America’s first online zero-waste grocery store aiming to be plastic-free raises $4.7M in funding

Abu Mubarik Oct 14, 2020 at 12:07pm

October 14, 2020 at 12:07 pm | Success Story, The Black Agenda

Abu Mubarik

Abu Mubarik

October 14, 2020 at 12:07 pm | Success Story, The Black Agenda

On a mission to remove plastics from food system: Black-owned online zero-waste grocery store raises $4.7M in funding: Photo credit: @zerogrocery

“We care about our planet, and are doing our best to keep it clean,” says Zuleyka Strasner, founder of Zero, America’s first online zero-waste grocery store. Globally, it is estimated that 90 percent of plastic waste comes from food consumption. Zero is leading a change in the way people consume food with the sole aim of removing single-use plastics from our food system.

Zero, a black and Trans-owned business, partners selected distributors and farms to bring products to the doorstep of customers at wholesale prices and without plastic, making it better for one’s wallet and the environment.

“I started Zero because I wanted to help our customers save the environment. I was one woman with no savings, no money, and lots of ideas to bring environmentalism to the masses. That’s why our team is building Zero, and I hope you’ll support the cause,” says Zuleyka.

Aligned with its aims of ensuring a sustainable environment and doing away with single-use plastics, the online grocery store in September this year closed a $3 million seed round, raising their total capital to $4.7 million.

Zuleyka managed to raise funds from a pool of investors that included Charles Hudson of Precursor Ventures, Incite.org, Gaingels, Arlan Hamilton, MaC Ventures and 1984 Ventures which provided the largest check for the company.

To get Zero off the ground in early 2019, Zuleyka pitched more than 250 times before finding the first investor. “My belief in the business never wavered from pitch 1 to pitch 250. In fact, as time went on, I only felt more driven to bring Zero to life. This energy set the tone for our company,” she said in a blog post.

Eventually, she met Charles Hudson of Precursor Ventures who understood the Zero vision and connected with her as a founder from the get-go. “With that initial pre-seed investment, which also included SGH and a bunch of angel investors, Zero was up-and-running in January 2019.”

Funds from Precursor allowed Zero to launch a beta in the Bay Area to figure out sustainable grocery e-commerce. Originally, Zero was an exclusive, à la carte, in-home service. Soon, she and her partners realized the model was un-scalable.

“We took a big cart of product into apartment buildings and literally went into customers’ homes and filled their jars with items. But it was important. It enabled us to understand grocery delivery on a granular level and architect a better way forward,” Zuleyka said.

Within six months, she had loyal customers who shopped regularly and sent her valuable feedback. She reconfigured the services of the company to be able to do next-day, door-to-door delivery of more than 100 zero-waste products. “With this approach, we were delivering products already packaged into jars to customers’ doors and not entering their homes,” she said.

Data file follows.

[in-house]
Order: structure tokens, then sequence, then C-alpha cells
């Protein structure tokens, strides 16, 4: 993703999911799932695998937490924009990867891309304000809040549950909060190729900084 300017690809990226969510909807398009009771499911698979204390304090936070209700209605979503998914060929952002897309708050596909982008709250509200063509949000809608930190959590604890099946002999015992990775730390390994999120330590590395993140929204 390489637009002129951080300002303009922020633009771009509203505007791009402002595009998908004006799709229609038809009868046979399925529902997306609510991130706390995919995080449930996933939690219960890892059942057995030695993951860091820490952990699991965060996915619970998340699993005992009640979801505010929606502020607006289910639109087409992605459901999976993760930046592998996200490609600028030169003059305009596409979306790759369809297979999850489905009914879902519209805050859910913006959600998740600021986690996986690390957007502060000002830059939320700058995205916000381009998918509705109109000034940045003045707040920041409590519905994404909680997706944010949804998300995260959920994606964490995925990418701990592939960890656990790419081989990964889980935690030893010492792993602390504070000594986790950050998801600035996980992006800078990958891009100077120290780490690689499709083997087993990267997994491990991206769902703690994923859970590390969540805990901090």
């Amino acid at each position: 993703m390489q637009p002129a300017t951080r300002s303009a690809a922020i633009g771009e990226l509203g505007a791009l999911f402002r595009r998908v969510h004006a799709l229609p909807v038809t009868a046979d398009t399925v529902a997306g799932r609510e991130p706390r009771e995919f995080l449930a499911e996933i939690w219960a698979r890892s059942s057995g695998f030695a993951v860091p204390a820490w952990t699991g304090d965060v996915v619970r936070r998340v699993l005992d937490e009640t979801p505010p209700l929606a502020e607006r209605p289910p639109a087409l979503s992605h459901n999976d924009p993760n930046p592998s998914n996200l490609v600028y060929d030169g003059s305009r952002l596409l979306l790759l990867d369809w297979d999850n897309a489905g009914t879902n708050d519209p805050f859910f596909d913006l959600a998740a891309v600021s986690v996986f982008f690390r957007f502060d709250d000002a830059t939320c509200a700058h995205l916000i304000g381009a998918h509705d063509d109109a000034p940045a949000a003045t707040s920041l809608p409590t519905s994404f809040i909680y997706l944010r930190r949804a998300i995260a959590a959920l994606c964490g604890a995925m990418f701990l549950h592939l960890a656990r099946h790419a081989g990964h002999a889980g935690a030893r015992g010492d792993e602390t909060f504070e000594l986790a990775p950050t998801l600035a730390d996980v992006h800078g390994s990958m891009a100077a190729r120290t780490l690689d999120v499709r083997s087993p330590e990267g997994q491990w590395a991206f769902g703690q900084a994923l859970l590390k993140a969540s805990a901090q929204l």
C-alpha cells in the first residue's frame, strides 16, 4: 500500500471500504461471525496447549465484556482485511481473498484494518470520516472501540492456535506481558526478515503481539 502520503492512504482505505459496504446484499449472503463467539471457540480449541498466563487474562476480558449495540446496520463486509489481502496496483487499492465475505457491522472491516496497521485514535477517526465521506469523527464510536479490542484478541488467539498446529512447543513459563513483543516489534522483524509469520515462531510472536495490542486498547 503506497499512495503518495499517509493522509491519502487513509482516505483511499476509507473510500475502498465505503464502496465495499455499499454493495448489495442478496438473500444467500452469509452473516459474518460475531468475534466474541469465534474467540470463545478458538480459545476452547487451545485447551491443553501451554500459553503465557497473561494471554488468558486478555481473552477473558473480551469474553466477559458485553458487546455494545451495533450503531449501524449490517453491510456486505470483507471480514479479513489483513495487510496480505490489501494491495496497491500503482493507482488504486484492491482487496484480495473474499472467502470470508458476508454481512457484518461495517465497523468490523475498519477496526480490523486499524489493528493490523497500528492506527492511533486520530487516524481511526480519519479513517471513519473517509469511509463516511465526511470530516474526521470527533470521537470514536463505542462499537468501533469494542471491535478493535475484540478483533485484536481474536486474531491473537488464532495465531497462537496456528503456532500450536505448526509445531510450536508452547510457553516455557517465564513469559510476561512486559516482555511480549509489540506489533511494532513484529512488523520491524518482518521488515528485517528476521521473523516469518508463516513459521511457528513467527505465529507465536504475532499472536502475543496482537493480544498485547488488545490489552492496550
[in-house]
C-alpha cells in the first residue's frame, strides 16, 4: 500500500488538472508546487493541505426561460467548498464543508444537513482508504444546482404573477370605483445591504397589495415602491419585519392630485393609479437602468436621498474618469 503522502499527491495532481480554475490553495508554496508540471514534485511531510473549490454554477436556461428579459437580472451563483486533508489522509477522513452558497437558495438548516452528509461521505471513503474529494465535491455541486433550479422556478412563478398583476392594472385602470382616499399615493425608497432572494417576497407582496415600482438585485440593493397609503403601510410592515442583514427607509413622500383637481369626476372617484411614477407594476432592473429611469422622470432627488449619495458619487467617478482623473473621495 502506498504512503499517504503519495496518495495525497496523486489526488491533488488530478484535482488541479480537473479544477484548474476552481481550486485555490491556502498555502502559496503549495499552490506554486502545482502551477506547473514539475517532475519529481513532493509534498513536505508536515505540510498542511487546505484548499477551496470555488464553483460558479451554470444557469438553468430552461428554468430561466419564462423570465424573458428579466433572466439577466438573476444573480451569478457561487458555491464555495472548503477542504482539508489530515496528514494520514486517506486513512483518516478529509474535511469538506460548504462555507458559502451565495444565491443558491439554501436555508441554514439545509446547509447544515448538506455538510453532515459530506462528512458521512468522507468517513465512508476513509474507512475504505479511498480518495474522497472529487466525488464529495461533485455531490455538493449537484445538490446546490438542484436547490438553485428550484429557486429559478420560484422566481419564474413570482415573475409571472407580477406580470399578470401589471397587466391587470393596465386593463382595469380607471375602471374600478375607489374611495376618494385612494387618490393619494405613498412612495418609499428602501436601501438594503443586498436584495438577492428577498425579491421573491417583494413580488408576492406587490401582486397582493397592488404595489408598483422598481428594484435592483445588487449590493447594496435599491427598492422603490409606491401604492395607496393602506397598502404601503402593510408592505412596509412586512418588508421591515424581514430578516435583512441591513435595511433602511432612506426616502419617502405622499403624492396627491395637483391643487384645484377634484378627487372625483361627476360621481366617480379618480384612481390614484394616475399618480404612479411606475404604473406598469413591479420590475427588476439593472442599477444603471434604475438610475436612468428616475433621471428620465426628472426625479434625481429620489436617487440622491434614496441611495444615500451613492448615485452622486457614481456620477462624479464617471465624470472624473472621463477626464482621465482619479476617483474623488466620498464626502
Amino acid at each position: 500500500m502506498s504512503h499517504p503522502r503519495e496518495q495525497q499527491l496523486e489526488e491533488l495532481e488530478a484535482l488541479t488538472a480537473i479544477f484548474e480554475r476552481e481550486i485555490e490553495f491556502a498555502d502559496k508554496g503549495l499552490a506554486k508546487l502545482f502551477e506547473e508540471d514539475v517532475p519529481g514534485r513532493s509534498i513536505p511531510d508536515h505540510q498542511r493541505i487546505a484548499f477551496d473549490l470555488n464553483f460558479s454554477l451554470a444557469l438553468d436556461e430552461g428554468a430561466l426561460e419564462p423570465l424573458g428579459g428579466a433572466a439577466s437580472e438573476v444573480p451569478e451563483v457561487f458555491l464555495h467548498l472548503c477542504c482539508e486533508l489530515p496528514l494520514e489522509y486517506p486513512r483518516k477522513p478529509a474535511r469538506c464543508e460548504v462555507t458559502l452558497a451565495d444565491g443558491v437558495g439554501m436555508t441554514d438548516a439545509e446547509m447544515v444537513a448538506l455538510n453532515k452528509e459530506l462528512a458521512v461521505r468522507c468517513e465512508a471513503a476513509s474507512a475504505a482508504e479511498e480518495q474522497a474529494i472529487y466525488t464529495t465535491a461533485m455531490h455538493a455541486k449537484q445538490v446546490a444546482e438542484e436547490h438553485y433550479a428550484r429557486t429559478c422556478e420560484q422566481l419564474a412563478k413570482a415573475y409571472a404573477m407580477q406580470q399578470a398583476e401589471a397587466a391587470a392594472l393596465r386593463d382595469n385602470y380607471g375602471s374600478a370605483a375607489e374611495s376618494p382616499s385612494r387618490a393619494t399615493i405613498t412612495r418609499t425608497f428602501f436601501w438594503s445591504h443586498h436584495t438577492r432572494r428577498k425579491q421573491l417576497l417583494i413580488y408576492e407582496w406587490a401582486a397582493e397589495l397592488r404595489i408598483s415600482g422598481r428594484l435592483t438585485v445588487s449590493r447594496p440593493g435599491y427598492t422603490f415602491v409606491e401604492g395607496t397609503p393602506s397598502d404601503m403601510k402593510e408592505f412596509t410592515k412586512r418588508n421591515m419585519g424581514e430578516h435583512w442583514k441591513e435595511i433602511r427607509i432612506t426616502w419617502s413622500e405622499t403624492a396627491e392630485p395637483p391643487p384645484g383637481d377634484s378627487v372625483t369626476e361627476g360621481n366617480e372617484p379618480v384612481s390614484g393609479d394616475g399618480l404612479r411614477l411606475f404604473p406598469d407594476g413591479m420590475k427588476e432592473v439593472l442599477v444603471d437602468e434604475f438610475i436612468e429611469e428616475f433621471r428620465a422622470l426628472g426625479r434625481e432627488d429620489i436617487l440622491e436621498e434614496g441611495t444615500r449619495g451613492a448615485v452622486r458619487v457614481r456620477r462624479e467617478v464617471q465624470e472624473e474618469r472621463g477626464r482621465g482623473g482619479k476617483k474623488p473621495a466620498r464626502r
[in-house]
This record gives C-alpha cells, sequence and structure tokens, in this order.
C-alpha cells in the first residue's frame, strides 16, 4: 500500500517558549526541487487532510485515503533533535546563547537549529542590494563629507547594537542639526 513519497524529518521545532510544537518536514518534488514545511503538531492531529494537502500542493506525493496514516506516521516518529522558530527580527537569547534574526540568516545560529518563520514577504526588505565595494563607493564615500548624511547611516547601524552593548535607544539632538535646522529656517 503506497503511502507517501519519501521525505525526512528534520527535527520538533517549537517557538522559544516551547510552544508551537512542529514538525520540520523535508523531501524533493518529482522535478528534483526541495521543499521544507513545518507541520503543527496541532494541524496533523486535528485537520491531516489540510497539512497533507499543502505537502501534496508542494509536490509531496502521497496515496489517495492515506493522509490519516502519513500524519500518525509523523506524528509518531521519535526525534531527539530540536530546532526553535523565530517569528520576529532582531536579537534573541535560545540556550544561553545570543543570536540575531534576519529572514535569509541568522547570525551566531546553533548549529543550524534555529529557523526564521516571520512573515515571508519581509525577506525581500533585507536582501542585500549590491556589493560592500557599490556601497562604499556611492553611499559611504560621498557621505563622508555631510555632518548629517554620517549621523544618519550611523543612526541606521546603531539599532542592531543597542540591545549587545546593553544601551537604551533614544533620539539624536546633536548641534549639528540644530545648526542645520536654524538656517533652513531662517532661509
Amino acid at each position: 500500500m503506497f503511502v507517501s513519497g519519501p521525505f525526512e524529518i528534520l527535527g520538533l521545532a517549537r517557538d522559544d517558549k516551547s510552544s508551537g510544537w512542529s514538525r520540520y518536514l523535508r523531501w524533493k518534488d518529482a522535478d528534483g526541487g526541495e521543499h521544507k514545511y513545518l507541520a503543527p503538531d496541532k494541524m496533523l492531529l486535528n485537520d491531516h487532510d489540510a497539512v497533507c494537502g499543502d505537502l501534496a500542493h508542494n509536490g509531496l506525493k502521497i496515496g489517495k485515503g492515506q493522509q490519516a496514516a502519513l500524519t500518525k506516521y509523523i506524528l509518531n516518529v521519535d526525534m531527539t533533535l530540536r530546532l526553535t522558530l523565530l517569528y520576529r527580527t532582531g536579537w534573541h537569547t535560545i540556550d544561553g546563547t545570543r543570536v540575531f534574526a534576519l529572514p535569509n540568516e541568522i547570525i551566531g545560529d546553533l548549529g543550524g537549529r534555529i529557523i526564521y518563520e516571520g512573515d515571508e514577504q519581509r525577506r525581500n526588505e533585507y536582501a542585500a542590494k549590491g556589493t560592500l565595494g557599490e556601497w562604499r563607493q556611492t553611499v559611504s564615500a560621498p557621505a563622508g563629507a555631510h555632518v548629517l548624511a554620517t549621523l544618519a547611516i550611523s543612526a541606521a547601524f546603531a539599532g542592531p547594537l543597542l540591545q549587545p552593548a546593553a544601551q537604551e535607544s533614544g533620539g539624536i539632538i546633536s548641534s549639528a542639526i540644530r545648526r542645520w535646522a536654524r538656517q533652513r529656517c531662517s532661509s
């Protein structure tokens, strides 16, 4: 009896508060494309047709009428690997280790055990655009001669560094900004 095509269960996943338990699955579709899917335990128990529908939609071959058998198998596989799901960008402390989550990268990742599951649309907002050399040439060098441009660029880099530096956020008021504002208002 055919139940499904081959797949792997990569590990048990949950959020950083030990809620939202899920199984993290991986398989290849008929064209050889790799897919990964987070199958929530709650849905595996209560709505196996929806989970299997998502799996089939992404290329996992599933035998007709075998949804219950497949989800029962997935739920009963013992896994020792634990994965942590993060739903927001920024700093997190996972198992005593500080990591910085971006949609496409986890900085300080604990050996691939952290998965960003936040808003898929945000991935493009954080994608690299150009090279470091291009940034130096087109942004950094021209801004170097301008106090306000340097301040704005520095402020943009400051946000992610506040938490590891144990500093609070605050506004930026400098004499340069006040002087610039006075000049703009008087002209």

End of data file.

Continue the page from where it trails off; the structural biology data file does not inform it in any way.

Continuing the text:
By November 2019, Zero services had covered the entire Bay Area. “Thanks to this traction, we were able to close our second $500K brick. Existing investors doubled down, and we welcomed Chingona Ventures and Cleo Capital, as well as a number of incredible angels, to the Zero farm.”

Although the company closed down due to COVID-19, essential workers were available for delivery in head-to-toe PPE. Demand skyrocketed as the U.S. went into a lockdown and so there was the need for funding to tool up and maintain growth.

“Confident in what we were building, we began conversations with existing investors about getting us the capital we needed,” Zuleyka said. By the end of March, Zero’s revenue increased and got additional funding support from Incite.org, Gaingels, Arlan Hamilton and MaC Ventures, among others to the tune of $700,000.

The fund helped Zero to hire more hands in order to increase delivery capacity. “We built better tools for our team and up-leveled our tech to give our customers optimized shopping experience. However, we saw that COVID was a true test of our supply chain and model,” she said.

It closed a $3 million seed round after seeing its revenue growth 20x since the beginning of February. “The funds come from this group of incredible investors who believe in our company — the largest check came from our friends in 1984. I am thrilled to share this journey with all of these folks.”

Zero Grocery aims to expand to more cities in the U.S. in the near future and partner other local businesses to provide top-notch services to the American people.

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